West Virginia Department of Arts, Culture & History

Garrett “Gary” Mays to Present “African American Life: A Personal Perspective” on Thursday, July 28, in the Archives and History Library


CHARLESTON, W.Va. – Garrett “Gary” Mays will present “African American Life: A Personal Perspective” in the Archives and History Library at the Culture Center, State Capitol Complex in Charleston, on Thursday, July 28. The program, which is the third of the 2016 The Block Speakers Series, begins at 6 p.m. and is free and open to the public.

Mays, “The One Arm Bandit,” was born in Burnwell, a coal mining town in Kanawha County in 1935. At the age of five, he lost his left arm in a shotgun accident. When he was 12, he moved to Washington, D.C., where he started playing baseball at the Logan Community Center.

Mays attended Armstrong Technical High School, where he continued to display his athletic skills in baseball and basketball. Charlie Baltimore, his basketball coach, dubbed Mays “The One Arm Bandit” for his skill at stealing the ball.

In 1954, Armstrong and Spingarn high schools played each other for the Inter-High Division II Basketball Tournament title. Spingarn was undefeated that year and its star player, Elgin Baylor, had averaged more than 40 points a game in the school’s two victories over Armstrong during the regular season. Coach Baltimore instructed Mays to play “man-to-man” defense against Baylor. Armstrong beat Spingarn 50 to 47, and Baylor scored only 18 points.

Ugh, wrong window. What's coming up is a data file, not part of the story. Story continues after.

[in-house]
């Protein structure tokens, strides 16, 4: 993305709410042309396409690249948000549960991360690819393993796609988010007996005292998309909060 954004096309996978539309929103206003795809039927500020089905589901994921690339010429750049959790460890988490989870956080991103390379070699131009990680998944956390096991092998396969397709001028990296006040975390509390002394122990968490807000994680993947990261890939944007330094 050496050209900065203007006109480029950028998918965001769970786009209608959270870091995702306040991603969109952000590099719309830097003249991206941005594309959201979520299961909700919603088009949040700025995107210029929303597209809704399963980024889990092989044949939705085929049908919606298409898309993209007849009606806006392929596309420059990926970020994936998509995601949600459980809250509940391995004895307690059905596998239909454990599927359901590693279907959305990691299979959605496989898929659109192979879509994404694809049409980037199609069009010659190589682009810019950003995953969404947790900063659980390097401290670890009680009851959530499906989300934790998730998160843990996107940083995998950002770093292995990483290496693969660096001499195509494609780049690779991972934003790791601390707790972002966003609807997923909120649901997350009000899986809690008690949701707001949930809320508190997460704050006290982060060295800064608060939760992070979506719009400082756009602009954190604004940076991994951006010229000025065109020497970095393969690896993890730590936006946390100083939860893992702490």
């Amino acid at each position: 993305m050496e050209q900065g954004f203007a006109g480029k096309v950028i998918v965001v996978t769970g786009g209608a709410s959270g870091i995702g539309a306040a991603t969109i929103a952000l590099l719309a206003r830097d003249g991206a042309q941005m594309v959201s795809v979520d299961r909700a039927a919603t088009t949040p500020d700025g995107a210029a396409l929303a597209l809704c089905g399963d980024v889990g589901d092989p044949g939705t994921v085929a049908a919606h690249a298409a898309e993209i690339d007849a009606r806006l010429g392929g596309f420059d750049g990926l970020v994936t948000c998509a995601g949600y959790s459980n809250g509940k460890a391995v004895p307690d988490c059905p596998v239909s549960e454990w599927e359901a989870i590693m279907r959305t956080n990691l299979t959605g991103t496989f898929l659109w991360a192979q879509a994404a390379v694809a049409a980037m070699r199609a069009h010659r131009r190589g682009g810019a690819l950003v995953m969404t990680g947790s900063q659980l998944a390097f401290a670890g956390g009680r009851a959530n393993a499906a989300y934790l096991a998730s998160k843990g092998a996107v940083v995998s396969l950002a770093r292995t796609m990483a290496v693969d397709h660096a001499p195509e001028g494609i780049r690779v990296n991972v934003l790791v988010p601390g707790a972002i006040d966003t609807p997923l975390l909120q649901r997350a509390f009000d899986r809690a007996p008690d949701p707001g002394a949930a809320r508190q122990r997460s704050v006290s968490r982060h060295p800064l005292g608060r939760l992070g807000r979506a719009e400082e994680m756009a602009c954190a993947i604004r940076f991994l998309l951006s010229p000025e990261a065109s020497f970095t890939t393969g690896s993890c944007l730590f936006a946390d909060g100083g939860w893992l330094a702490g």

In 1955, Mays attended the Washington Senators’ annual tryout camp at Griffith Stadium. Although he was not signed by the Senators, Mays threw out a base runner and hit the only home run in the camp-closing scrimmage and was unanimously voted Most Valuable Player.

Mays went on to attend the College of Idaho in Caldwell, Idaho, own a liquor store and drive a cab, bus and limousine. He was building chairman for the D.C. Chapter of Habitat for Humanity and owner of a construction company. Currently, he is vice president of the Armstrong Alumni Association.

“The Block” was once considered the heart of Charleston’s black community. It comprised a 25-acre area bounded by Washington Street East, Capitol Street, Smith Street and Sentz Court.

For additional information about the Archives and History lecture series, contact the Archives and History Library at (304) 558-0230.

Patrons may park behind the Culture Center after 5:30 p.m. on July 28 and enter the building at the back loading dock area. The new bus turnaround is open, and handicapped spots are available there. Visitors parking there should enter at the front of the building.

The West Virginia Division of Culture and History is an agency within the West Virginia Department of Education and the Arts with Kay Goodwin, Cabinet Secretary. The division, led by Commissioner Randall Reid-Smith, brings together the past, present and future through programs and services focusing on archives and history, arts, historic preservation and museums. For more information about the division’s programs, events and sites, visit www.wvculture.org. The Division of Culture and History is an Equal Opportunity/Affirmative Action Employer.



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